The market, made up of about 40 independent merchants but run as a cooperative, is the region’s largest supplier of fresh produce to wholesale and retail businesses, including grocers, bodegas and produce stands. While warehouse workers and drivers typically earn $38,000 to $53,000 a year, a smaller number of supervisors and others can earn more than $75,000, Mr. Kane said.

The two sides had already reached an agreement that calls for the market to increase its own contributions to workers’ health insurance and pension plans.

“We were boosted by the support of our elected officials and everyday New Yorkers,” Mr. Kane said. “It’s getting harder and harder to get by in this city. People really rallied around these workers demanding a wage that their families can live on.”

Categories: Labor News, Unions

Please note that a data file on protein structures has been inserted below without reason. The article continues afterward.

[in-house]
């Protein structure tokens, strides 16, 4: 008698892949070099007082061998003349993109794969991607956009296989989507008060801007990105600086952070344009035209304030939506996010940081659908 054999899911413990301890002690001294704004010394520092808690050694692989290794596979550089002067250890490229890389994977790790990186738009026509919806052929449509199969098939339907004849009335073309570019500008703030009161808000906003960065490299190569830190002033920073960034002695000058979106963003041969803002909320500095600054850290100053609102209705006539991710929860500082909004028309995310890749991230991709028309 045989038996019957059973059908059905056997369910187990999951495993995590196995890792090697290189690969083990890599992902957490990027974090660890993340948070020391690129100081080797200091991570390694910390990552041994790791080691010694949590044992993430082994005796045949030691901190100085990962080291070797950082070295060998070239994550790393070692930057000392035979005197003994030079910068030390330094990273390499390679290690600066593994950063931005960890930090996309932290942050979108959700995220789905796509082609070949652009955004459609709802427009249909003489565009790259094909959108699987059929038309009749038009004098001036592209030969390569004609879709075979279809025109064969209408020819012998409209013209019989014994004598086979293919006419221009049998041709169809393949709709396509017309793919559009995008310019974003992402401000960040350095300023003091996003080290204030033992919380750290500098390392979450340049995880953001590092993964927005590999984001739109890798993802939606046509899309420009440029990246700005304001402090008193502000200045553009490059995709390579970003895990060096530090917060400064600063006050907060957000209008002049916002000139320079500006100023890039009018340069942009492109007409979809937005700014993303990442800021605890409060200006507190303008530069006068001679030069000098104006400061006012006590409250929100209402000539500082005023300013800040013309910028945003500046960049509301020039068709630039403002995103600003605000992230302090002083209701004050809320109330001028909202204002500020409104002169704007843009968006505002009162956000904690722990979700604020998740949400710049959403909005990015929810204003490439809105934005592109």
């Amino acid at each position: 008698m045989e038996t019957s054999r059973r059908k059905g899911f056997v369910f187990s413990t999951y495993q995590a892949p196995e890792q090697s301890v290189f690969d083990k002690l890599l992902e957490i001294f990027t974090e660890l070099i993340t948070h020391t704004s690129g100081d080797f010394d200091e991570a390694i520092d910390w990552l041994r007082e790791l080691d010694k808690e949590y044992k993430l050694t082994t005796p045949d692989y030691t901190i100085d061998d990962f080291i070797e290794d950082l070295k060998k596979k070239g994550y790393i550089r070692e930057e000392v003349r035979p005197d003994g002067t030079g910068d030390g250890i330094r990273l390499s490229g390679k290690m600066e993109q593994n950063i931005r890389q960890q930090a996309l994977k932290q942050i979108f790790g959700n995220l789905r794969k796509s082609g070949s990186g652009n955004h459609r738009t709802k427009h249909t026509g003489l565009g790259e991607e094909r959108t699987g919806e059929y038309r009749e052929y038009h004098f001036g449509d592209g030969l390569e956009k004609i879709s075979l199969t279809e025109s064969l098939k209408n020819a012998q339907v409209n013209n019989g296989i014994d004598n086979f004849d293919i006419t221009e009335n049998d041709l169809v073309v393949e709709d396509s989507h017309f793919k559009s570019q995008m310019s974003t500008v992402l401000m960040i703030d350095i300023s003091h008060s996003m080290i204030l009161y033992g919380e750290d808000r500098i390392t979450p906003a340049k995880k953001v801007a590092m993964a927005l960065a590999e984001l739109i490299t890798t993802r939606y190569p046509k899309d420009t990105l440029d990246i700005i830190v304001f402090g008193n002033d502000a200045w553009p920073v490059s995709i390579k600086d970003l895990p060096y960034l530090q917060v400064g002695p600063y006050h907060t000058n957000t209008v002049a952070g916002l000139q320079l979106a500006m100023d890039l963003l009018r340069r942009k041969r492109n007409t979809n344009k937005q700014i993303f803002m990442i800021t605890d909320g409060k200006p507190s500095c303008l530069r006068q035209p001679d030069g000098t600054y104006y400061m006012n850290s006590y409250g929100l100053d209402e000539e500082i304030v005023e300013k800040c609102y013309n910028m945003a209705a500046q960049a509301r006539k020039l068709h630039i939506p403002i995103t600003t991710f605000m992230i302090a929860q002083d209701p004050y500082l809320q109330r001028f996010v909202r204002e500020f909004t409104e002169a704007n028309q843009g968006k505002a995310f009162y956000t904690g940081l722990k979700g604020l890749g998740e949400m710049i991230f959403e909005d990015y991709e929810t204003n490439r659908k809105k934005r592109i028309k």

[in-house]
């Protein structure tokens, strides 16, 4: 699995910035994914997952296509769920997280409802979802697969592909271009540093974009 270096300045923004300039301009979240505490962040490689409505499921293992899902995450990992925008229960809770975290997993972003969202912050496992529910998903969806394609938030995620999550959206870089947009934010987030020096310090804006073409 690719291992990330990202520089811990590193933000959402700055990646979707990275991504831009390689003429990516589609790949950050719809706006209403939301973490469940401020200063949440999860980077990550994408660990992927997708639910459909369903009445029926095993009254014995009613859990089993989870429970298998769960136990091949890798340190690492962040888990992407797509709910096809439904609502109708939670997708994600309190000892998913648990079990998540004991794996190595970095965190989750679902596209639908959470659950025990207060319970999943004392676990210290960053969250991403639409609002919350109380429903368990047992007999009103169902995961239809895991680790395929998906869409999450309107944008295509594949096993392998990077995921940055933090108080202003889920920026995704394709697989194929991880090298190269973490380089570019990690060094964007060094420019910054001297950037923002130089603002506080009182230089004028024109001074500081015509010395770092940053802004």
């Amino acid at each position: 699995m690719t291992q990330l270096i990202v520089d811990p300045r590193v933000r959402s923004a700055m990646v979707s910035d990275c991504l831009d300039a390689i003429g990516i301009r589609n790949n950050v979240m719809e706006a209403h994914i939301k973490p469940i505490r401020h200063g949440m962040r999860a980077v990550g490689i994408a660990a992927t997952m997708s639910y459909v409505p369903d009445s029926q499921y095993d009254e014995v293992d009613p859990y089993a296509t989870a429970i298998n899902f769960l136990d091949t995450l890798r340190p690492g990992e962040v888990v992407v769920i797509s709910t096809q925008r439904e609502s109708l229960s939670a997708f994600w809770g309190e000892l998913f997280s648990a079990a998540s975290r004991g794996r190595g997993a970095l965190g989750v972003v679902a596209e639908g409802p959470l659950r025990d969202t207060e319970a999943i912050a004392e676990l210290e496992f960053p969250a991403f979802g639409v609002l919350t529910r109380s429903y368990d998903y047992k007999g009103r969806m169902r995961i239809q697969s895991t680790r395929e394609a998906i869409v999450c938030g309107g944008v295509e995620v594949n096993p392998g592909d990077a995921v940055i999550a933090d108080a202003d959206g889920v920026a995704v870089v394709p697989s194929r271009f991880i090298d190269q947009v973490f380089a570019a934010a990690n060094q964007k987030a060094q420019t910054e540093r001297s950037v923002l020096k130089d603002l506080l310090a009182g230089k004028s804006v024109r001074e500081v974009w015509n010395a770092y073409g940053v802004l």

Tentative Deal to Avert Strike at Produce Market in Hunts Point

Teamsters for a Democratic Union - Mon, 01/19/2015 - 07:31
Winnie HuThe New York TimesJanuary 19, 2015View the original piece

The Hunts Point Terminal Produce Market reached a tentative contract agreement on Saturday with more than 1,200 workers, averting a potential strike that could have disrupted the region’s supply of fresh fruits and vegetables.

The three-year agreement would give workers a raise of $20 a week the first year, $22 the second year and $24 the third year. The increases represented a compromise between the union’s earlier push for a raise of $25 a week each year, and the merchants’ counteroffer of $16 in the first year and $22 thereafter.

Click here to read more at The New York Times.

Issues: Labor Movement
Categories: Labor News, Unions